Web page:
We’re all on the addiction scale, it’s just where we sit on it. How well we regulate stress is a big indicator of that. If you’d like a bit of intel about addiction and how to deal with it, read on…

Why is it that one person can go to the bar on a Friday night, have two beers and go home and another person can’t stop inhaling the beers until they’re slurring, stumbling and someone has to carry them home?

Short answer – addiction.

Addiction is a spectrum and every single one of us is on the spectrum, it just depends where.

If we say someone at one on a spectrum has negligible addictive behaviors and someone at ten has highly addictive behaviours, let’s talk about what that looks.

At ten we might have someone who is homeless, on hard drugs and selling their body for sex to get money, they’re at the worst end of the spectrum – the high end.

Somewhere in the middle of the spectrum you’ve got people who like to go shopping a lot, they can’t put down their phone and maybe are a smoker too.

The major difference between those two people is their brain, but more importantly how their brain developed.

The importance of brain development

How the brain develops in our early life determines where on the addiction spectrum we sit in later life.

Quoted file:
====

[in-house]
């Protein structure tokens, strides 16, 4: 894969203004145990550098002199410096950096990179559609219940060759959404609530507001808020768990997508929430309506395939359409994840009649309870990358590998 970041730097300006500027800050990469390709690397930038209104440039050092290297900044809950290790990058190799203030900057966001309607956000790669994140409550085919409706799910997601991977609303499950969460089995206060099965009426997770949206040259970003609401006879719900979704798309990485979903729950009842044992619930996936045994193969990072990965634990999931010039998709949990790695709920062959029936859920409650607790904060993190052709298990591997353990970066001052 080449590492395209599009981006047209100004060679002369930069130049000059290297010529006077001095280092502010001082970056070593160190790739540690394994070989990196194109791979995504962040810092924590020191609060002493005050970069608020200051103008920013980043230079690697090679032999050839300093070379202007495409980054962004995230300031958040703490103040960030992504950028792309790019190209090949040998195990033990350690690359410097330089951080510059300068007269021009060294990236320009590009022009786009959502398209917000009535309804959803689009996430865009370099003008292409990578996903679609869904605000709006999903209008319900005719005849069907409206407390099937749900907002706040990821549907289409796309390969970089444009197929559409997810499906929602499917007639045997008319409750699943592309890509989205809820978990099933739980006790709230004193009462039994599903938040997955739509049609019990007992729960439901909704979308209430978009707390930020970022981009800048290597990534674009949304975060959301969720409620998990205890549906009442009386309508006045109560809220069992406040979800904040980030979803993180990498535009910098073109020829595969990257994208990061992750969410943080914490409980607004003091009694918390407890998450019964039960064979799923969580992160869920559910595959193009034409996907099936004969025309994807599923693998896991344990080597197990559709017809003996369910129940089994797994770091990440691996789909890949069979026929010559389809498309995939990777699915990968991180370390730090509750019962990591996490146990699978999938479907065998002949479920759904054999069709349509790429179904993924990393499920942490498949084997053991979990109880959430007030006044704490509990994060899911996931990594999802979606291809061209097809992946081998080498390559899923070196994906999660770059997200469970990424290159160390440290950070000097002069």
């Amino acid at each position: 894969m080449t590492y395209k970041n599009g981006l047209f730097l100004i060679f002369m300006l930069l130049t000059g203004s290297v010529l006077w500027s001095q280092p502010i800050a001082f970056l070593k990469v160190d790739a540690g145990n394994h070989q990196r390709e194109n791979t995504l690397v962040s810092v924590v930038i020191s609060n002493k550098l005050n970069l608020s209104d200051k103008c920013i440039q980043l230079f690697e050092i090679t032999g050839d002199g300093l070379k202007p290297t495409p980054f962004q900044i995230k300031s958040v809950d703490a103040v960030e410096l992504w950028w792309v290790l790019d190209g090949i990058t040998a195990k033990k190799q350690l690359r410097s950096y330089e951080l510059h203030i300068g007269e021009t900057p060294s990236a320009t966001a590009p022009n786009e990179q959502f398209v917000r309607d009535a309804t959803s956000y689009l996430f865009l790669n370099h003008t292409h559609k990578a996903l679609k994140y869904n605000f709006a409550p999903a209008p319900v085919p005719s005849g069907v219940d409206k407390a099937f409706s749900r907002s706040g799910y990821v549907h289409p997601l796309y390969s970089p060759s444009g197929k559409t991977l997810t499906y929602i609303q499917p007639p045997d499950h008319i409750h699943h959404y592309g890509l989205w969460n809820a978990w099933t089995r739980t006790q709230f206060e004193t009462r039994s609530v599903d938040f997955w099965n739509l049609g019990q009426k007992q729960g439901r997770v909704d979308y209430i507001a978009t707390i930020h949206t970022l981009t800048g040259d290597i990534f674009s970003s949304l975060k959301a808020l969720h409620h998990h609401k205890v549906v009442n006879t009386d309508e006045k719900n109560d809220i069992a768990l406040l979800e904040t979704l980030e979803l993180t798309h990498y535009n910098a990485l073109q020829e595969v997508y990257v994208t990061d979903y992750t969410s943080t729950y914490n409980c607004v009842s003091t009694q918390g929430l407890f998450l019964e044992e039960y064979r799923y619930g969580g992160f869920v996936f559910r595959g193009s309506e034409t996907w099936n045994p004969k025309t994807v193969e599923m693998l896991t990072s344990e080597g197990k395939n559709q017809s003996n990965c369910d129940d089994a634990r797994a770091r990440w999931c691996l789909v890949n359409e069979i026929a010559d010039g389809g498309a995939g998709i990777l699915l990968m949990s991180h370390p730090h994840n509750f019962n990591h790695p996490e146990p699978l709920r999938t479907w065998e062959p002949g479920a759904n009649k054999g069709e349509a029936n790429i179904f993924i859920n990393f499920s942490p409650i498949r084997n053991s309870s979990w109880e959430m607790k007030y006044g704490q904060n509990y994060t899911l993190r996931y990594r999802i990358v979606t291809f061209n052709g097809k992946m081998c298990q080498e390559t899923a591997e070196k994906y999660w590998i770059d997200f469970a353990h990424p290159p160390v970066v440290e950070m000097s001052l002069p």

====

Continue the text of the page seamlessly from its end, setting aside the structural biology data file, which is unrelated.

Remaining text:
One of the most important functions that parents have is to make sure kids know the difference between what is safe and what is not.

On top of that is their ability to show you how to regulate when you feel unsafe or are feeling stressed. One example of this is showing you when you’re in pain you can breathe through it and stay calm.

So many parents are not aware of this and it’s just so important to allow young kids to grow into healthy functioning individuals versus highly addicted ones. Why are we all not taught this?

Most people, in general, have no idea how to regulate stress, my parents included. As a result the first time someone with a dopamine imbalance in their brain gets a shot of tequila, or has a line of coke, or alcohol or smokes something, their brain then gets a rush of dopamine and for the first time in their life they feel normal.

If you are unconscious to your addictive patterns it is a recipe for disaster.

The best way that you can work with anyone that has obvious addictive behaviors is to introduce them to self regulating or breathing techniques.

Some of us were never taught self regulation techniques or behaviours in our early lives and as a result our brains developed in a way that taught us to use certain addictive behaviors, or even substances, to feel better instead.

But if you have a high level of addiction, when does it get to a point where you realise this sh*t doesn’t make me feel good. It gives me a temporary fix but it doesn’t actually make me feel good. It’s not sustainable.

That’s when you start to realize that the only way you’re ever going to find total fulfillment is not by looking for something external, or an addictive quick hit behavior, that’s outside of you.

It’s by working on the stuff inside of you that brings you the, ‘I’m okay, everything will be okay’, hit.

Fulfillment is inside of you.

Hope that helps!

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Kerwin Rae